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Movie picks 

Battle: Los Angeles (PG)

What were once just sightings will become a terrifying reality when Earth is attacked by unknown forces. — Not reviewed

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The Bolshoi Ballet: Coppélia Encore (NR)

A sentimental comic ballet libretto by Arthur Saint-Léon. — Not reviewed

Chapel Hills 15

*Bridesmaids (R)

In plenty of ways, the film sticks to a successful Apatow formula. The story structure is never so rigid that it won't allow room for freelancing a randomly (and hilariously) off-color conversation. The dialogue snaps with intelligence, and while belly laughs are the meat on the menu, there's a sentimental side. — Scott Renshaw

Carmike 10, Chapel Hills 15, Cinemark 16, Hollywood Interquest, Tinseltown

Diary of a Wimpy Kid: Rodrick Rules (PG)

As he begins seventh grade, Greg and his older brother Rodrick must deal with their parents' misguided attempts to have them bond. — Not reviewed

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Everything Must Go (R)

On paper, the film has everything going for it: one of comedy's biggest stars stretching a dramatic muscle that keeps getting stronger; a strong supporting cast; roots in a Raymond Carver short story; and direction from Dan Rush. So why is it so listless? — Justin Strout

Kimball's Peak Three

Gnomeo & Juliet (G)

The neighboring Capulet and Montague are battling each other, but the love story still is the same as garden gnomes play a bit of Shakespeare in this animated comedy. — Not reviewed

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Fast Five (PG-13)

Maybe I'm just getting too old for this, but I'm growing tired of seeing people who do bad championed as heroes merely because the bad they do isn't that bad. — MaryAnn Johanson

Carmike 10, Chapel Hills 15, Cinemark 16, Hollywood Interquest, Tinseltown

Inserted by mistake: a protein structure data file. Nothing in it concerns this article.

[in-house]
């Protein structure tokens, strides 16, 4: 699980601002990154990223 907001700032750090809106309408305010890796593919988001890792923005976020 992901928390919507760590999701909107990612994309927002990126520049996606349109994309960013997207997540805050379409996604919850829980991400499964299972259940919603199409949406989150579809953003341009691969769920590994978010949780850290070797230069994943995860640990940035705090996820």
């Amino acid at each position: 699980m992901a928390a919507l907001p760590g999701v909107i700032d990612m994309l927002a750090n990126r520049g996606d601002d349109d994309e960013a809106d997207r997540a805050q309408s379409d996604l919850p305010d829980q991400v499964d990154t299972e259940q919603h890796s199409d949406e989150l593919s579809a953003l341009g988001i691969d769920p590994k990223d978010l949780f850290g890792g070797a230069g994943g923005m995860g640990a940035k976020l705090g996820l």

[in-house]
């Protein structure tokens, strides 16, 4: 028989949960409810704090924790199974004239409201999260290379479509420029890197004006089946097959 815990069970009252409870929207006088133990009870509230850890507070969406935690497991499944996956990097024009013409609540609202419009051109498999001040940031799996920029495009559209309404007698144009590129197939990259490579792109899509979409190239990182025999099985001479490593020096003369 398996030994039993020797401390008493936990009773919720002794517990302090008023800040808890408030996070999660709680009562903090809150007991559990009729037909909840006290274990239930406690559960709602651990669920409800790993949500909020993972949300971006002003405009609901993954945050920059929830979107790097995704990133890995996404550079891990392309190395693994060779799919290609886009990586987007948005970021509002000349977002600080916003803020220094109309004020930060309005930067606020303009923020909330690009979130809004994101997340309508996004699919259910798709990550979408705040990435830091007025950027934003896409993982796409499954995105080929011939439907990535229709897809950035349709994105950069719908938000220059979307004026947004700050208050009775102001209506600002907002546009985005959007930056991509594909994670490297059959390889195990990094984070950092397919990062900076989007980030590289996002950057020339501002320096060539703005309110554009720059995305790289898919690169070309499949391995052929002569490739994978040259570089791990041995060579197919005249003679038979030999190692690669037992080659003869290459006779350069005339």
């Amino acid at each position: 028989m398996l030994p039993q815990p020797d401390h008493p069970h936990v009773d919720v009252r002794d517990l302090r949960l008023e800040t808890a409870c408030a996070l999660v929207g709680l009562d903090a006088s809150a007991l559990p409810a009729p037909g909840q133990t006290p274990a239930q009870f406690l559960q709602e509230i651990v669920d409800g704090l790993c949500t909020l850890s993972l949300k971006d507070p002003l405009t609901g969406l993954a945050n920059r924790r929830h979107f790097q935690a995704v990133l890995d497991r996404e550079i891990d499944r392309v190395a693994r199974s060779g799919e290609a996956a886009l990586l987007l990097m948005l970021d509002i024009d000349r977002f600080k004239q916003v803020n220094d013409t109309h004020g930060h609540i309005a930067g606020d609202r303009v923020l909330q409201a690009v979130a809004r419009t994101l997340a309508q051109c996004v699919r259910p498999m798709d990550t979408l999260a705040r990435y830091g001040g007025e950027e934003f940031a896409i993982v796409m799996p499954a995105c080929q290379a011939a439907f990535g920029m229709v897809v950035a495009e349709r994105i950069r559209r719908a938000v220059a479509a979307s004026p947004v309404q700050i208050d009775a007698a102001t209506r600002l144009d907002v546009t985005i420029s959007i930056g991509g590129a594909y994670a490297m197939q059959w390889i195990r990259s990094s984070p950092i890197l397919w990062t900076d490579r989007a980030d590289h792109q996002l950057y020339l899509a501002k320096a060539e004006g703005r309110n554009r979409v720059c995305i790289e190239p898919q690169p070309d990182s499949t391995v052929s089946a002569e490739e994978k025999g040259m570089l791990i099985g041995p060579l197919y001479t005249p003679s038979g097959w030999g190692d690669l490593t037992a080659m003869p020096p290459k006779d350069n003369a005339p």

The Hangover Part II (R)

Generally, it feels exactly like a script that was thrown together quickly to capitalize on an unexpected success, duplicating the execution — and the flaws — of the first. — Scott Renshaw

Carmike 10, Chapel Hills 15, Cinemark 16, Hollywood Interquest, Tinseltown

Hanna (PG-13)

It seems depressingly ill-advised for director Joe Wright to even bother attempting this Femme Nikita foolishness at all. Yet there he goes busying himself with pretentious allusions to harrowing fairy tales. — Jonathan Kiefer

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Hop (PG)

A comedy about E.B., the teenage son of the Easter Bunny. On the eve of taking over the family business, E.B. leaves for Hollywood in pursuit of his dream of becoming a drummer. — Not reviewed

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*Jane Eyre (PG-13)

Charlotte Brontë's classic 1847 novel has been adapted into some form of motion picture at least once every decade since 1914. By being greater than the sum of its parts, this Jane Eyre should stay fresh — at least until the next one. — Jonathan Kiefer

Kimball's Peak Three

Jumping the Broom (PG-13)

A collision of worlds when two African-American families from divergent socioeconomic backgrounds get together one weekend in Martha's Vineyard for a wedding. — Not reviewed

Carmike 10

Kung Fu Panda 2 (PG)

Po is now living his dream as the Dragon Warrior. But Po's new life of awesomeness is threatened by the emergence of a formidable villain, who plans to use a secret, unstoppable weapon to conquer China and destroy kung fu. — Not reviewed

Carmike 10, Chapel Hills 15, Cinemark 16, Hollywood Interquest, Tinseltown

Limitless (PG-13)

Aspiring author Eddie Morra suffers from chronic writer's block, but his life changes instantly when an old friend introduces him to NZT. — Not reviewed